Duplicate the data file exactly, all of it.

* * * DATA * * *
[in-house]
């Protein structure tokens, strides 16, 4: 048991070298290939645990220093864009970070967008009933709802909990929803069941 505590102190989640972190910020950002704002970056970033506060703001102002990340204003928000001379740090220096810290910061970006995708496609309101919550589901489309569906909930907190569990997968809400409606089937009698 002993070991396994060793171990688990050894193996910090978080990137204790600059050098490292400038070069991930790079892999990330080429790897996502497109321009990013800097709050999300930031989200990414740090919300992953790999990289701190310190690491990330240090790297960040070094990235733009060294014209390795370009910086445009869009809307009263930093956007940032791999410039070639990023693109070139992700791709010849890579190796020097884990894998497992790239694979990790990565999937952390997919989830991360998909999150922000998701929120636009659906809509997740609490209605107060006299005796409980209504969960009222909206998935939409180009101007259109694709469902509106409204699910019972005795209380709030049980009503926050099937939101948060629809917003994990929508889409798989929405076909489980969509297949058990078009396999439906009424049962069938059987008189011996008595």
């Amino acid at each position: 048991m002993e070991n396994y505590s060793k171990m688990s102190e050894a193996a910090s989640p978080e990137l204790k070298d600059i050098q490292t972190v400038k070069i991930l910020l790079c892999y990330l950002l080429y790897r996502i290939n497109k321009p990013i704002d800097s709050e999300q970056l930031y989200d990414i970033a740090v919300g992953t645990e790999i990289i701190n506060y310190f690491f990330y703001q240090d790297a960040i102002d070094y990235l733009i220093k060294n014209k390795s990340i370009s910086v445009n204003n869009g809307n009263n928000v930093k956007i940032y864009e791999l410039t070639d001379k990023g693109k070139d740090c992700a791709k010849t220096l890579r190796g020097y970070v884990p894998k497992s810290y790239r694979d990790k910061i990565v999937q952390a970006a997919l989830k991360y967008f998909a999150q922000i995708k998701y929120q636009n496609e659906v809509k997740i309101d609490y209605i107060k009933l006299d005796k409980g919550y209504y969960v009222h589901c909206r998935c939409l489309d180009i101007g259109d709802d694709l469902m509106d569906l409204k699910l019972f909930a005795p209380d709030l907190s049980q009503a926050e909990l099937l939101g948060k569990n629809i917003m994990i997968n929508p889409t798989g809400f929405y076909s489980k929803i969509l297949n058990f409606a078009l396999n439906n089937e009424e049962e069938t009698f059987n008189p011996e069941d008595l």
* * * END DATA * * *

[in-house]
């Protein structure tokens, strides 16, 4: 048991070298290939645990220093864009970070967008009933709802909990929803069941 505590102190989640972190910020950002704002970056970033506060703001102002990340204003928000001379740090220096810290910061970006995708496609309101919550589901489309569906909930907190569990997968809400409606089937009698 002993070991396994060793171990688990050894193996910090978080990137204790600059050098490292400038070069991930790079892999990330080429790897996502497109321009990013800097709050999300930031989200990414740090919300992953790999990289701190310190690491990330240090790297960040070094990235733009060294014209390795370009910086445009869009809307009263930093956007940032791999410039070639990023693109070139992700791709010849890579190796020097884990894998497992790239694979990790990565999937952390997919989830991360998909999150922000998701929120636009659906809509997740609490209605107060006299005796409980209504969960009222909206998935939409180009101007259109694709469902509106409204699910019972005795209380709030049980009503926050099937939101948060629809917003994990929508889409798989929405076909489980969509297949058990078009396999439906009424049962069938059987008189011996008595």
């Amino acid at each position: 048991m002993e070991n396994y505590s060793k171990m688990s102190e050894a193996a910090s989640p978080e990137l204790k070298d600059i050098q490292t972190v400038k070069i991930l910020l790079c892999y990330l950002l080429y790897r996502i290939n497109k321009p990013i704002d800097s709050e999300q970056l930031y989200d990414i970033a740090v919300g992953t645990e790999i990289i701190n506060y310190f690491f990330y703001q240090d790297a960040i102002d070094y990235l733009i220093k060294n014209k390795s990340i370009s910086v445009n204003n869009g809307n009263n928000v930093k956007i940032y864009e791999l410039t070639d001379k990023g693109k070139d740090c992700a791709k010849t220096l890579r190796g020097y970070v884990p894998k497992s810290y790239r694979d990790k910061i990565v999937q952390a970006a997919l989830k991360y967008f998909a999150q922000i995708k998701y929120q636009n496609e659906v809509k997740i309101d609490y209605i107060k009933l006299d005796k409980g919550y209504y969960v009222h589901c909206r998935c939409l489309d180009i101007g259109d709802d694709l469902m509106d569906l409204k699910l019972f909930a005795p209380d709030l907190s049980q009503a926050e909990l099937l939101g948060k569990n629809i917003m994990i997968n929508p889409t798989g809400f929405y076909s489980k929803i969509l297949n058990f409606a078009l396999n439906n089937e009424e049962e069938t009698f059987n008189p011996e069941d008595l």